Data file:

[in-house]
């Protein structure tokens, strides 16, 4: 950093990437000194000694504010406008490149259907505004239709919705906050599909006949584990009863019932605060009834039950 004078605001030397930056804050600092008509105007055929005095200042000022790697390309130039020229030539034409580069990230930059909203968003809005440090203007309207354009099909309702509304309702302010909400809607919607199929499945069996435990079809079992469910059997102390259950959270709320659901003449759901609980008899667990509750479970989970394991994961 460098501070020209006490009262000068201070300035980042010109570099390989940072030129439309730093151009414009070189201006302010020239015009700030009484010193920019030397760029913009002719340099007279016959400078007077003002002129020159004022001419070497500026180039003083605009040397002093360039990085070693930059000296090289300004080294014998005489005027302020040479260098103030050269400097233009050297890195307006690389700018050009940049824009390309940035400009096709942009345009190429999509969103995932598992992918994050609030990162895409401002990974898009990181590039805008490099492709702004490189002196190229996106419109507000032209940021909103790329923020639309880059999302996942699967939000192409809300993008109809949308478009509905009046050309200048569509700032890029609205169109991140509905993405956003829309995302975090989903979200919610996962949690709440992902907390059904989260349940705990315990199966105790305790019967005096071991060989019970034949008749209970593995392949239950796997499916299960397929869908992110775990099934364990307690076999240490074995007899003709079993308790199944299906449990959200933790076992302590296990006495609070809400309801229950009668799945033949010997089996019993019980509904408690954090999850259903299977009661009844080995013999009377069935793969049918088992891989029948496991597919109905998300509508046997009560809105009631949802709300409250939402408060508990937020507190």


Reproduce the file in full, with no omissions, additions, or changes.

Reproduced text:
[in-house]
């Protein structure tokens, strides 16, 4: 950093990437000194000694504010406008490149259907505004239709919705906050599909006949584990009863019932605060009834039950 004078605001030397930056804050600092008509105007055929005095200042000022790697390309130039020229030539034409580069990230930059909203968003809005440090203007309207354009099909309702509304309702302010909400809607919607199929499945069996435990079809079992469910059997102390259950959270709320659901003449759901609980008899667990509750479970989970394991994961 460098501070020209006490009262000068201070300035980042010109570099390989940072030129439309730093151009414009070189201006302010020239015009700030009484010193920019030397760029913009002719340099007279016959400078007077003002002129020159004022001419070497500026180039003083605009040397002093360039990085070693930059000296090289300004080294014998005489005027302020040479260098103030050269400097233009050297890195307006690389700018050009940049824009390309940035400009096709942009345009190429999509969103995932598992992918994050609030990162895409401002990974898009990181590039805008490099492709702004490189002196190229996106419109507000032209940021909103790329923020639309880059999302996942699967939000192409809300993008109809949308478009509905009046050309200048569509700032890029609205169109991140509905993405956003829309995302975090989903979200919610996962949690709440992902907390059904989260349940705990315990199966105790305790019967005096071991060989019970034949008749209970593995392949239950796997499916299960397929869908992110775990099934364990307690076999240490074995007899003709079993308790199944299906449990959200933790076992302590296990006495609070809400309801229950009668799945033949010997089996019993019980509904408690954090999850259903299977009661009844080995013999009377069935793969049918088992891989029948496991597919109905998300509508046997009560809105009631949802709300409250939402408060508990937020507190």